Logansport Pharos-Tribune from Logansport, Indiana on November 16, 1897 · Page 20
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Logansport Pharos-Tribune from Logansport, Indiana · Page 20

Logansport, Indiana
Issue Date:
Tuesday, November 16, 1897
Page 20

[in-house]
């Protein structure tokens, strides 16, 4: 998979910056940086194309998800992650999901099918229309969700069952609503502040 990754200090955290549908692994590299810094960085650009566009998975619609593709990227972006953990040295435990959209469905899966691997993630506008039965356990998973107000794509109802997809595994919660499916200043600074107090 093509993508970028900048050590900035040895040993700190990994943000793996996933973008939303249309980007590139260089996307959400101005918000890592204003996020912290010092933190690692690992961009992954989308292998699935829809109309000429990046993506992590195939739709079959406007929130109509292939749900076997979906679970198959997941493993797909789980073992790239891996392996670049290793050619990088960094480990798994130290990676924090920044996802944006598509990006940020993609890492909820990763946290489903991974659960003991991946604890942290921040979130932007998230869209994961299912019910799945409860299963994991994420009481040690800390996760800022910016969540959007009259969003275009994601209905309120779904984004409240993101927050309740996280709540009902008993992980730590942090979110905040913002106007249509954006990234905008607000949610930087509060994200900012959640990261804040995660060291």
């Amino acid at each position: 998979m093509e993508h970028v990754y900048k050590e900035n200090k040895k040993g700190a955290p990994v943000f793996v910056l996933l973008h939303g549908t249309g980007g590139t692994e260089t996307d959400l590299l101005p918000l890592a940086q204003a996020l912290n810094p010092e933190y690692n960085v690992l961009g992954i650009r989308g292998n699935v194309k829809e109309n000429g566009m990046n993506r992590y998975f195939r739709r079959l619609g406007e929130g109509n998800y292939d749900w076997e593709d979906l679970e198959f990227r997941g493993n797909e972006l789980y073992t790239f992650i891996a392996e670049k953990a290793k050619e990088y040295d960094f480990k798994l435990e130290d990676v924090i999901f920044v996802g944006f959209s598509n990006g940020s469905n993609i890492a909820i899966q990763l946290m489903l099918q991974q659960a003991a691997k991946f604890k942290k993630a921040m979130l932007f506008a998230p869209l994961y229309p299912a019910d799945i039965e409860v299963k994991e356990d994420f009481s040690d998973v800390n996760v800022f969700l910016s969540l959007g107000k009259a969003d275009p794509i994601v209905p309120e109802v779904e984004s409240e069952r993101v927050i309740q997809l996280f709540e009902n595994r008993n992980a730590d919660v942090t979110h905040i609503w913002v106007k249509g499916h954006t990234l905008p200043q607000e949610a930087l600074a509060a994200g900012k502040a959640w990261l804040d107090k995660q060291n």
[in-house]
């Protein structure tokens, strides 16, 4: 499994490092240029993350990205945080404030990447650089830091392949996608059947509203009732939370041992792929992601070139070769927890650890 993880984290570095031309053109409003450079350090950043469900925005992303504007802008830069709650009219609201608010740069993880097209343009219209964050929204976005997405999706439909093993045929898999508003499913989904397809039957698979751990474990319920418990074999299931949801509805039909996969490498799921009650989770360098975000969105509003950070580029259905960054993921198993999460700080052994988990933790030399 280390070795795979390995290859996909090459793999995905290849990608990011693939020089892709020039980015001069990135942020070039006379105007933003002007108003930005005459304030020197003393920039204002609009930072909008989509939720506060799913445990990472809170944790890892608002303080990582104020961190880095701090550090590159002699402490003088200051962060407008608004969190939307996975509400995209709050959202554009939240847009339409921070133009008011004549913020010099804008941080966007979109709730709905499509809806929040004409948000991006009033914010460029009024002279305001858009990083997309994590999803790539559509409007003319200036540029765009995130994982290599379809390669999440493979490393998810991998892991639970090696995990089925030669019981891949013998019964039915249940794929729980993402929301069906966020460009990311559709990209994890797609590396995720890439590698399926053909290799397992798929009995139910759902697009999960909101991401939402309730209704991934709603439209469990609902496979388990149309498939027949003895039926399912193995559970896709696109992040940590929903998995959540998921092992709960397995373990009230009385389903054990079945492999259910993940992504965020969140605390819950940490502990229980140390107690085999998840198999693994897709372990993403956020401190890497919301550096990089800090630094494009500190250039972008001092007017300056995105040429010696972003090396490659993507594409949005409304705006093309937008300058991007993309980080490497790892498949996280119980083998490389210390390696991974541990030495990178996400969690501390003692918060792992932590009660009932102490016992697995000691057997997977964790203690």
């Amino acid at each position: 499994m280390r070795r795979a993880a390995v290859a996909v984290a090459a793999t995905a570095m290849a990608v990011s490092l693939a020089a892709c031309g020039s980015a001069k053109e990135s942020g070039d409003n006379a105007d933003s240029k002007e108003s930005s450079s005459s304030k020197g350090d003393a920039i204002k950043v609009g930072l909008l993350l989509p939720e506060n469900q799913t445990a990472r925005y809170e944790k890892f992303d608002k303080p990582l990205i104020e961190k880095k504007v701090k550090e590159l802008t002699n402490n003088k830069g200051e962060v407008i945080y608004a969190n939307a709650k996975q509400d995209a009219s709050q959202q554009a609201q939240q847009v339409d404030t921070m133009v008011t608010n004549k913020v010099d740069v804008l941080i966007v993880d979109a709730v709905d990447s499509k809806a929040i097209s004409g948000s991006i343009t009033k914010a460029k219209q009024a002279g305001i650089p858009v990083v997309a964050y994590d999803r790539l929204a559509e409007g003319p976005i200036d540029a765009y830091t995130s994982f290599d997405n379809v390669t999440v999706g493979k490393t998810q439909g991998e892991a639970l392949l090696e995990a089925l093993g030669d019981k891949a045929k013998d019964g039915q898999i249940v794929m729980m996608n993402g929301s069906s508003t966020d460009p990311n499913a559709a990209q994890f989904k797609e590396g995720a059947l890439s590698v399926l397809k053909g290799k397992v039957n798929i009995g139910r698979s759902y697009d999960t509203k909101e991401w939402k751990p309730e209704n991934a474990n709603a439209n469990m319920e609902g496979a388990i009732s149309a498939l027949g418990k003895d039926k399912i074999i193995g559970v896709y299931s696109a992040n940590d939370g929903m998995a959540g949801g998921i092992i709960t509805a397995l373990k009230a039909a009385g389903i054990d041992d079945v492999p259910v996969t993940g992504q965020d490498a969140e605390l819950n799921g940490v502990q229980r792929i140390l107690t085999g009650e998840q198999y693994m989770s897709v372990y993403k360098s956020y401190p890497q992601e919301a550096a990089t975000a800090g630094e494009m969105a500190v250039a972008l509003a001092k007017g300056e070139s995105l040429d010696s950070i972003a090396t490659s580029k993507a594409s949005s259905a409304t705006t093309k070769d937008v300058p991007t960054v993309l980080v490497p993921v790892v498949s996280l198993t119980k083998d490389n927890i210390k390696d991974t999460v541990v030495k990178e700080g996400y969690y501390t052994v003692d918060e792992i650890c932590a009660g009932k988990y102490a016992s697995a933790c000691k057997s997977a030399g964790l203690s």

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UAILY PHAHOS TUESDAY, NOV. 16, 1897. »»KJ. T. LOUTHAm. JOBS W. BARNES. Lonthain * Barnes. TOITOBB AND PKOPHIETORS. TKSM8 OF BtJBSCKlPTlON - Dally per week, 10 cent*; per mODth 40 cents; per year •trlctly In advance) J4.50 The Weekly Pharos and the Smiirdar Pbarot, the iwo foranliur the Semi-Weekly ~!IUon. $1.25 a ytar, strictly in advance. Entered at the Logtmsport. Ind.,poetofflce as leoonn claa» mall matter, SB provided by law. IT Is hard to tell what congress will do at the coming session. Speaker Beed has not sookeo a word. THE New Yurk Democrats are already laying plans to control the jiext DetnoQratlc national convention. But they will fall. THE monetary commission is flooded with suggestions. A majority of those who have been asked for advice declare that the greenbacks should be retired and gold bonds issued to take them up. There Is a verv frreat demand for gold bonds. Besides it would fix a precedent that gold men greatly desire. IT Is true trial Indiana was brutally gerrymandered by the last Be- publican legislature. It. Is true also that gerrymanders are frequently overthrown, and It Is quite certaic the Indiana gerrymander will be. The last Ohio legislature contained a Republican gerrymandered majority of 87. The next one elected under the same apportionment will have but five Republican majority. THE failure of a number of banks In southern Indiana has brought sorrow and trouble to thousands of worthy people- It is estimated that the losses will aggregate a half-million dollars. Two men in whom the people of Crawford and Perry counties had Implicit confidence gathered in the deposits of the banks of which they were the officers and have left for parts unknown. John H. Weathers, a leading citizen of Crawford county and a church elder, was president of the associated banks, and Richard H. Willett was the cashier. It Is believed they speculated with and lost other people's money. It is the old story. It teaches the same lesson: Speculate not with other people's money. GOVERNOR MOUNT has consented to become a candidate for Senator .Turpie's seat in the senate. His consent has been obtained at the solicitation of many friends. It would be most unfortunate if he should be successful in his aspirations. In the first place he does not possess the talent required for a senator. In the next place his election to the senate as the successor to Mr. Turpie would elevate Lieutenant-Governor Haggard to the governor's chair. He is a wild and wooly statesman. He is much better fitted for the position of mate on a pirate ship than for governor or a progressive common wealth. He would demoralize every state institution In six months. And he wants Mount made senator. THE New York World ardently ad- Tocates the establishment of postal gavinfls bants. "Fourteen states and the District of Columbia," it says, "have together more than five million depositors in savings banks, whose deposits aggregate nearly t*o billions of dollars. But more than half the states have no savings banks at all, and so this . great incentive to thrift is lost to the people of more than half the states. "The argument is complete in favor of the postal saving bank proposal which is to be brought forward early In the next session of congress. •'A postal savings bank will promote thrift everywhere. It will make of a multitude of citizens In- investors in a national institution. It will therefore stimulate the national spirit, breed patriotism and establish a nearly universal interest in the Integrity and prosperity of the nation and the soundness of Its monetary system." THK establishment of a system of postal savings banks seems well nigh assured The question has been agi- lUted for many years. The success of these public institutions In many European governments indicates that the system will prove successful in this country. The earnings of the laboring classes will be deposited with the government and by this means Idle capital will be kept in circulation. There are a large number of people who have no confidence in banks. The events of the last few years have Increased this tack of confidence. There are TOTT few people who lack confidence In the government. The government cannot abscond. Its assets are always available. It cannot engage lu speculation. Its capital stock represents the combined wealth of the nation. When postal savings bank* are established people who have been In the habit of hiding their money will deposit it with tha government and the government can use II to pay debU or make Improvements. Of coarse there will be powerful iterate b*toM «eifren 4o oppose the enactment of a law establlshirg postal saving hanks, but. there Is a strong probability that congress will take favorable action upon the recommendation of the postmaster gen- erai electricity" and the Hujiian Skin. Nikola Tesla is reported as saying , l liat the hurs«n skin is covered constantly with hurtful microbes that fall upon it from the air and wriggle into it even through the clothing. These evil little beasts feed upon the skin and rnulriuly with unspeakable rapidity, producing whole families that also feed npoa the skin. Tesla is again reported to have said that he has seen through a powerful microscope these microbes at their deadly work. It is in consequence of their ravages that the skiu gets tough and yellow and wrinkled and loses the brightness and bloom that characterize it ia babyhood and early childhood. The microbes, too, are the creatures that tiinke the hair tura gray and fall out. No amount of soap and water will remove the germs from the akin. Even persons the most cleanly who bail and Bcrape themselves, so to speak, are afflicted with these microbes, although not to the extent of uncleanly people. Clean people have fairer, brighter skin than the unclean. Tesla, however, is of opinion that he has invented au electrical apparatus which will literally make the skiu of any human being, no matter how old, tawny or wrinkled the person may be, as clear and beautiful as that of a child. He charges the patient with a tremendous current of static electricity, so powerful that the microbes, wornout scales, lint, dust and all other foreign substances fly off the skin in flakes, leaving it pure and fair as a baby's, that, too, •without injuring it. Skin diseases of all kind:- will vanish as by magic. Such we understand to bo the astonishing claim- made by this great electrician. Abdul Hamld. In his contribution to The Century ex-Minister A. W. Terrell says the Tn r kish ruler is no more of an oriental despot than the late czar of Russia was. Possibly, but that is not saying much. Mr. Terrell further declares the sultan possessed of a high order of intellectual ability. We are glad to bo informed that Abdul Hamid is trying his best to clean up Constantinople and purify his empire from filth and disease. He has done, moreover, more for the education of his people than all the other sultans put together. It opens our eyes somewhat to learn from tho following extract what Turkey could do in a square, stand up fight: It (tho Turkish) is a race full of contradictions, for it is the most gentle and the most cruel, thii most hospitable and the most exclusive, the most tolerant and yet the most fanatical that can be found in any land. Tho ruler of this strange race has been called the "sick man." He has 1,000,000 of improved magazine rifles, has purchased 1,000,000 more and has trained to use them soldiers who are fatalists and \\ho seo heaven through the scmoke of battle. If ho should ever be forced in desperate extremity, to visit Seraglio Point, and [live to the breeze the mantle of the prophet which is there guarded, summoning to its defense all the 160,000,000 of the faithful. he would soon he regarded us the most vigor ous invalid of modern times. There are signs that the detestable dog fad now overwhelming the cities of fashion will be checked. This craze for keeping miserable little brutes penned up unnaturally iu living rooms with men, women and children originated in Paris and spread over the earth, even to the United States. In Paris it is likely to end because of the great hydrophobia scare that is on there. Frequently the dogs, gone mad from their unnatural mode of life, have bitten their owners and others and caused hydrophobia. Nobody knows whose turn will come next, and the dog owners are getting rid of their pets. In the Madeleine quarter a general slaughter of 'canines has been ordered by the polica The cable -informs us that at a banquet in his honor given by the society of, authors and. journalists in Vienna that great American humorist Mark Twain made a speech in German which evoked constant applause and laughter. If Mark Twain in German was as funny as Mark Twain's story of the jumping frog translated into French and then literally translated from the French back into English by himself, his speech must have brought down the house. The roller steamer which, is to travel 60 miles &n hour is, like the judgment day, still rolling. There is no present indication, however, that it has got here any more than the judgment day itself. The latest trial of the roller boat was made at Toronto, and the thing went two miles fully. There seemed, however, to be some sort of a hitch in ito insides, so that they did not roll smoothly. Meantime a waiting world waits. The late George M. Pullman did not share the idea of the Vanderbilts and Aston-that daughters are less fit to be trusted with money than sons* On the contrary, he felt confident that his girls could take care of the millions he left better than his two fast young sous oould. Therefore he divided the bulk of hu property between bis two daughter*. It they are tuned out according to eootrmct, aa tho secretary of the navy innate they shall be, the torpedo boats Rodger* aod Window, DOW building at Baltimore, will bo M fast as anything afloat. Tb* contract require* them to ipwd of knots an boor. Karal Social Conditions. In Walter WyckofT & sketch of bow he tried life as a farmhand a few days the kindly, successful agriculturist who employed him deplored the universal tendency of young men in the country to flock to the city and desert rural life. It is a tendency no less marked among young country women than men, and it renders all the more difficult the heavy task of those who undertake to get work for the unemployed in cities. One reason is the shorter hours of work and the greater apparent supply of ready money which the city worker receives, although the fact that it must nearly all go out for mere food and" lodging makes this advantage only apparent. The real reason is to be found in the social fascinations of the city. There is always somewhere to go in the evening in town. When there is no other place, the brilliant streets, the electric lights and the bustling, gay ac- tivitv all around of themselves draw irresistibly the heart of youth. The agricultural population itself can change much of the rural dullness and hardness of condition. In two-thirds of the country districts of the United States the highways are nearly impassable much of the winter. In few rural neighborhoods is there so much as a literary society or reading, club to break the dead monotony of a life in which the sight of a man passing along the high road is a welcome interruption. The scarcity of books-ancbreading matter in many farmhouses is a disgrace. Seeing the slow, listless movements of too many farm people, young and old, the man from the city cannot help the thought that if they were to wake up and get a move on them they could gain time enough to earn money additional sufficient to supply themselves amply with books. In our country, where the farmer is really one of the most intelligent of citizens, the rural home ought to be most attractive. Perhaps as time goes on the French fashion of farm villages will be the vogue. Then associated ruralists will enjoy the leading social advantages of city life. 02 FH <D & •§ ti JH O 1C ft fir Bite Not So Slow Fifty Centuries Ago. A collection of most ancient Egyptian relics lately received at the Haskell museum, Chicago university, tends to prick the bubble of nineteenth century vanity and to destroy our self satisfied impression that we know so much more than people did 5,000 years ago. The collection in the museum comes from Deshasheh, a rained village 50 miles south of Cairo, on the Nile. It was made by the Egyptologist Dr. W. M. F. Petrie for the Chicago society of Egyptian research. Thus we see that Chicago cares for Egyptian relics, as well as for pork. These relics are 5,000 years old. They include specimens of painting, sculpture, wood and metal work and pottery. They show among other things, first, that mankind has not advanced one inch in skillful carpenter work, joining, fitting, dovetailing, etc., in 50 centuries; second, the people who Jived more than 3,000 years before Christ could spin out exactly as good articles of rope and hemp twine as we can do today, and they were more honest in the material of it, too; third, in metal work they, with their bronze chisels and mallets, carved the mineral diorite into thin, beautiful dishes, although it is so hard that it breaks our best quartz and steel tools. These ancients understood the artificial graining of wood to make it look like something else as well as we do today. Rev. Dr. Chalmers of Cleveland found out a thing or two recently. He put on the clothes of a common workingman and presented himself at the door of the most fashionable church in the city. He says he was elbowed about from pillar to post and given to understand unmistakably by the ushers that he was not wanted there, all the while that richly attired persons were coming in and constantly being politely seated by these same ushers. It was too bad to take a church unawares like that Still, the ushers were the ones to blame, not the whole congregation. Dr. Nan sen concludes there is no polar ice cap, nothing in short to mark the spot where the north pole, if there were any north pole really, would appear and point "upward "liito'the "air. There is probably nothing at that charmed spot but water and ice. The foad dream of a polar continent has been gradually dissipated as year by year explorers edged nearer and nearer to the point where latitude reaches the jumping off place and longitude is not. The grand jury at Wilkesbarre held Deputy Sheriff James Martin and his assistants to answer in 55 indictments altogether for the killing of the 18 miners at Lattirner on the 10th of Septem ber. Nineteen of these indictments are for murder downright, second count manslaughter. The trial will be watched with deep interest by the labor organizations of the country. Of course Cuba will not accept 'sri-' to&oray. She would be giving away for nothing the results of 15 years' war, jort at the moment, too, when rail independence is in her grasp. Tammany holds its power in New York because of a popular impression that it is the friend of the poor man and 02 02 "fl CD O JH .2 O iO CO BANKRUPT SALE Boot and Shoe Offering Extraordinary. We were/unsuccessful in securing all or part of shoe stock recently sold here at assignee sale, but nothing discouraged, We sent our buver to Cincinnati and Chicago, where he bought part, each of the BANKRUPT STOCKS OF DUNN & BAKER, and THE LEMARS SHOE CO., LeMars, Iowa. That made a good selection and at Right Prices em- brarced by the crowds in attendance at the sale Saturday before half the goods had arrived, for full particulars of our lucky purchase see han<f bill The 0tt6 Shoe And Clothing Co. Misses School Shoes soc. Women's Leather Slippers 35c. 98c for Men's $2.00 Shoes, Arties 75c. Free shines or Glassware with Bankrupt Shoes same as regular Shoes. CD 01 O *t o CD CD o CO CD Ol O s> ^ W CO CO e* I CO ** 0> life nia Limited Arrangements have been perfected for a ; line of Semi-weekly Pullman Vestibuled, i Double Drawing Room, and Sleeping | Cars between St. Louis and Lo sAngeles, Cal., running through without change. These cars will leave St. Louis every "Wednesday and Saturday night at 9:00 p. m., arriving at Los Angles, Saturdays and Tuesdays at 5:50 p. in. A Buffet Smoking Car and Dinning Car are attached to this train at Kansas City, running through to Pacific Coast without chftnge. Only three days from Logansport to Los Angeles, via this line. For berth reservations etc.,call on or address C.B.NewEll.Agt. WABASBR.R, Loguusporl, Ind. fldvertisinj, THOMPSON'S HERB TEA . . .FOR THE.. . Blood, Stomach Liver and Kidneys- Composed of Roots, Herbs, Leaves and Barks. A GUARANTEED CURE ... FOR... Dyspepsia, Biliousness, Liver and Kidney Complaints, Khenmatism, Neuralgia, Catarrh, Nervous Debility. Sick Headachy Loss of Appetite, Blotches, Pimples. Scroiula, Erysipelas. Salt Rheum, Eczema, Weak Back, Fever and. Ague and all other Diseases arising from Impurities ot the Blood or Derangement of the Nervous System. Price 25 Cents, PREPARED BY THE THOMPSON HERB TEA CO. NEW YORK. Have the goods to advertise. Tell your story plainly in the newspaper that the people read, and in language they will easily; understand, and among others' observe the following Advertising Points: Profitable advertising results from ; good goods being offered, •well. Give your rival's advertising attention, but give your rival no advertising. Advertising prestige is j hard to win, but not hard to lose, j It is easiest sustained. The add] should be so plain that it -will bej understood by a reader of little understanding. Your advertising should be complete in itself. To secure the best results, use the DAILY and WEEKLY PHAROS, with its large circulation in both city and county. ==PATENTS== American, and Canadian Patents promptly obtained, Patent, Mechanical and? Perspective Drawings prepared, Inventions Developed. spy it Bio* B B GORDON. Lovely Trimmed Hats and Bonnets. Read Our Greafc ,... Serial Story "The King Our opening will continue for the season on THURSDAYS, FRIDAYS, SATURDAYS. Mrs. W. Potter,"^* 517 Broadway near Sixth Logansport, Indiana. ^^ No Pain! No Danger 1 Teeth Extracted without pain or after eflects, such as sore mouth, sore gums, etc. Absolutely safe and palnles. The Finest and Best method of CROWN and BRIDGE Work. The most natural-looking artificial Teeth on new method PLATES, guaranteed to fit. t9-~So charge for extracting without pain when new teeth are to be •applied. Dr. W. T. Hurtt, THR City National Bank. LOGANBPOBT, IKD. CAPITAL ...... $200.000 JOTTN GKAT, President, I. N. CRAWTOBD, Vice Piw. F. R. FOTTMB, Cubier. John Grey. I- « CnwtoKL J. T. KHXrtt, D». W. H. B«li. A. F. J«n*§. W, C. Pcnoock. IJMMO- Bhideler. Goo. W. Funk «nfl John C. Ingrtm ,. LO*D money on penon*) «oa ooltatr-*' lecurity: Bur aod «ell Oor«nuD«nt bond*. Wllj pay t par oenv yet annum on eartiaottt. of deport**, when depodtod Ox. nxmttw ; < p«r cent per annum when left on* TMT. Boieain 8»fetr Deport Tanlu. tor Ml. keepiaf of Tftluible papers, ranttdftt from Si to »lB per fear. _ Reasonable Prices. The most Reasonable Tailor- in town is Craig. He wiU make up a Bait lor you th*t for Price, Style and Fit cannot be beaten. His Stock of NEW AND STYLISH FABRICS For Fall and Winter, Up-to- date and includes everything desirable. Gall and iiupeet. W. D CRA16, Taflw